Historic House Tours

North

OGDEN

Saturday, September 7th, 2019

10 a.m. – 4 p.m.

 

Tickets:

$15 in advance

$20 day of the event

One free ticket with $35 individual membership

Two free tickets with $60 family membership

SOLD OUT

We'll see you next year! Thank you!

Tickets will be available to purchase in person after August 21st at the:

Eccles Community Arts Center

2580 Jefferson Ave, Ogden

(801) 392-6935

We will start the tour and sell tickets at 9:45am at the: 

North Ogden Historic Museum

545 E. 2750 North, North Ogden

For the past 40 years, the Weber County Heritage Foundation’s annual Historic Home Tour has been re-igniting a passion for historic architecture, along with a renewed interest and appreciation for the history that shaped, influenced and built the communities of Weber County.

This year, we will be hosting the Annual House Tours in the city of North Ogden

You can tour historic homes, businesses, and a charming museum.

Proceeds benefit the North Ogden Historical Museum and other preservation projects in Weber County.

We hope you will join us in the magic that is bringing history back to life!

 

Tickets for the 2019 Fall Home Tour may be purchased via the link above,

or in person at the Eccles Community Art Center during open hours.

On the day of the tour, tickets will be sold at the tour's starting point at the North Ogden Historical Museum, starting at 9:45am.

For questions or more information, please contact Connie Cox at ccoxaprilfool@yahoo.com.  

Originally constructed as part of the military housing complex in Washington Terrace around 1942, the home was moved to North Ogden after World War II in approximately 1946.  The small, shake-sided house contained two bedrooms upstairs and one down, with two bathrooms.  Frank and Joyce McCormick were the owners, raising three boys in the home.  After a few years, a living room and garage were added to the home, and money was saved by purchasing 1500 military ammunition boxes from Tooele Army Depot to be used for the construction.  The living room addition used 190 boxes, stacked up to form walls, and saved the family over $2000.  A double garage was added on later using the remaining boxes. 

 

Joyce passed away in 1993, and Frank married Shirley Kelly in 1995.  They remodeled the home again, adding on to the back of the house.  A dining room, kitchen and bedroom extensions were added, as well as redwood decking.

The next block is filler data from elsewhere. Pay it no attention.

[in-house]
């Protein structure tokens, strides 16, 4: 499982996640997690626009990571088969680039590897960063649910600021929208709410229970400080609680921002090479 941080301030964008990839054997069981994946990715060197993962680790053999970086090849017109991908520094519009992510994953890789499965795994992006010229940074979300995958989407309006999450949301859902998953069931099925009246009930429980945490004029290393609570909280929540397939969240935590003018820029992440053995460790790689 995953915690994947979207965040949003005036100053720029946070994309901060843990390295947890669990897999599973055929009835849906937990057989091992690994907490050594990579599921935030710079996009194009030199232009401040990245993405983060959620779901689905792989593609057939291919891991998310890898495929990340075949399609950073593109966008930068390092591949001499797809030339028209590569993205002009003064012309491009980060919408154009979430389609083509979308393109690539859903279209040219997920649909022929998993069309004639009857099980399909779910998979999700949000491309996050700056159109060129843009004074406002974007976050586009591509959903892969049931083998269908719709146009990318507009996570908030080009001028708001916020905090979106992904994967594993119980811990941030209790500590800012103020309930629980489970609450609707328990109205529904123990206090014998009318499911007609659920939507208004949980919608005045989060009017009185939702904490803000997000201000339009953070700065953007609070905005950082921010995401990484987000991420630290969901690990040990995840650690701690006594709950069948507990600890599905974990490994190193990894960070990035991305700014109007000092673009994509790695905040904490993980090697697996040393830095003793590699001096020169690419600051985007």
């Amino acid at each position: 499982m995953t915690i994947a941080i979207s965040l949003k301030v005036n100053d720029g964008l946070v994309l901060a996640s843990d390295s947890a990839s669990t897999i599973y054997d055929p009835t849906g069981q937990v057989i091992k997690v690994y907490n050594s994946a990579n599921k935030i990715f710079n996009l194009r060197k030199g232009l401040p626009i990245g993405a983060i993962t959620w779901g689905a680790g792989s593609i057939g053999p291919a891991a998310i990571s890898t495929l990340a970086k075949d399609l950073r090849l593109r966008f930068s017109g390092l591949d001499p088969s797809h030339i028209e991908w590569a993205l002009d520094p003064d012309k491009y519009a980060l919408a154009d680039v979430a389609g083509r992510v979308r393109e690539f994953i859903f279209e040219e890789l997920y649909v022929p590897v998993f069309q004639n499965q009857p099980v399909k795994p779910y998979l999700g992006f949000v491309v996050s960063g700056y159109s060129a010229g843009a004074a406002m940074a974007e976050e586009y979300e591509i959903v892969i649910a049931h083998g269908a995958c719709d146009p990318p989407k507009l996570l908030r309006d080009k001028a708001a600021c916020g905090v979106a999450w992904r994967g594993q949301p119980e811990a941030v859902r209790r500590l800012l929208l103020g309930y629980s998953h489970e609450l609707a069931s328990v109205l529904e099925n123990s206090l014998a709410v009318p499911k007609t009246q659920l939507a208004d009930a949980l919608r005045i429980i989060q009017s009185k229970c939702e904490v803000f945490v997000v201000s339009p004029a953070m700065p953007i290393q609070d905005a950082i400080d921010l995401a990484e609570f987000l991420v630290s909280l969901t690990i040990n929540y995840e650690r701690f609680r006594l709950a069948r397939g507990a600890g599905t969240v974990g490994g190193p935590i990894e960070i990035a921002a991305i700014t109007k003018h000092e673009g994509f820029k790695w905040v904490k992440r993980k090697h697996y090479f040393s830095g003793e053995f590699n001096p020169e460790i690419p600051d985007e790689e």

Frank passed away in 2006, followed by Shirley in 2010.  North Ogden City purchased the home from the McCormick’s heirs, and allowed the home to become the North Ogden Historical Museum.   

545 E 2750 North
North Ogden Historical Museum
545 E 2750 North
North Ogden Historical Museum
2005 n 400 east
North Ogden Canning Co.

The North Ogden Canning Company building was constructed in 1901 on land purchased by Newman Barker for $125 from Gideon Alvord.  A company was formed to build and operate the cannery.  In 1923 the Randalls took over the operation, continuing the canning processes until 1973.  The cannery employed many local people, as well as selling the farmers’ produce, adding to the financial well-being of the area.  Workers experienced the clang of machinery, clatter of cans, an aroma of fruit, and the shrill blast of the work whistle echoing throughout the valley.

 

In 1973 the 32,000 square foot building was purchased by Lloyd Searle.  An assortment of businesses were housed in the building, including Lloyd Searle’s Heating and Air Conditioning, Bluemel Automotive Service, Michael Storey’s Plastic Supply, Chester Leete’s Auto and Body, and Frank Anderson’s Wasatch Insulation.  Others included a ceramics shop, art studios, a commercial advertising business, interior décor, and more.  The building was purchased by Shawn and Sharlene Maynard in 2002 and transformed into a unique retail center.

2005 n 400 east
North Ogden Canning Co.
2645 N 400 East
The Stump (Point of Interest)